Dual citizenship is when someone is legally regarded as a citizen in two different countries. As of 2018, only 26 African countries allowed it. The implication of not accepting dual citizenship is dire, particularly for footballers.
One of the recent events that highlight the severity of not accepting dual citizenship is that of Ansu Fati. The rising soccer player was recently offered Spanish citizenship. However, to be able to accept that, he had to renounce his Guinea-Bissauan citizenship. This is because Guinea-Bissau doesn’t permit dual citizenship.
Unfortunately, Africa is still developing and young Africans are eager to leave the continent for greener pastures. Most of them become successful in their careers and file for citizenship. If they are not from an African country that accepts dual citizenship, they’ll have to renounce their home country to secure their place in their host country. Perhaps, this is one of the reasons why it is hard for some African to return to their home countries.
What African countries can gain by permitting dual citizenship
Africans are often denied their rights in western countries because they are not citizens. It is often a tough dilemma for them. Most don’t want to lose their home citizenship but have no choice. If African countries accept such citizenship, it will make it easier for their citizens in the diaspora to return home. Consequently, they can bring their skills and resources to grow the African continent.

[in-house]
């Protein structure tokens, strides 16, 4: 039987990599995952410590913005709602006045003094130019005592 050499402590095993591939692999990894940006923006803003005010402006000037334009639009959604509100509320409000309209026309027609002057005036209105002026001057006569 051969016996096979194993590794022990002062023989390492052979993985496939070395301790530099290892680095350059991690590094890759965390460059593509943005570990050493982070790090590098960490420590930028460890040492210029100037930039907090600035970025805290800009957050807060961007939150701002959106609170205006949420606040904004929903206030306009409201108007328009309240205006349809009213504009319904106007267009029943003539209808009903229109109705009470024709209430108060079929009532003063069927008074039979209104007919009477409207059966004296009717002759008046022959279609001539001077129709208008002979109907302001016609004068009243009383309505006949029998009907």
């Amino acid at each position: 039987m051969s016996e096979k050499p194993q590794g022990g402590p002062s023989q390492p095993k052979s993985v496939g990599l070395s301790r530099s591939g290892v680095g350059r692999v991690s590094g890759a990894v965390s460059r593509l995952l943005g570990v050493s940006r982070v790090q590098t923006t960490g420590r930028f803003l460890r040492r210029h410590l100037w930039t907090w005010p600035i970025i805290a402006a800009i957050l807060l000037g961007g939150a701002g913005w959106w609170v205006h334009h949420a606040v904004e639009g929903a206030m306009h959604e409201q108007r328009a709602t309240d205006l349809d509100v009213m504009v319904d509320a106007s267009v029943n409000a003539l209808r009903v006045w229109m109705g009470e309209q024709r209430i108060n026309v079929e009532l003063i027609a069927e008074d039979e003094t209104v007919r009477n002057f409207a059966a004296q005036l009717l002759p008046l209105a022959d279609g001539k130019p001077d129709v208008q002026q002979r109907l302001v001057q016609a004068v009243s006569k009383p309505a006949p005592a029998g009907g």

It is bound by the law of the two countries. Consequently, they may be subject to double taxation. While this may seem unfair for the citizen, it becomes a good source of revenue for the government. However, those that are against it are usually of the opinion that the citizen will be more loyal to one country and exploit the other. In most cases, their African home will be the loser.
When placed side-by-side, the pros of dual citizenship outweigh the cons. Perhaps it is time for all African countries to consider making laws to permit it. What are your thoughts on this? Use the comment box below.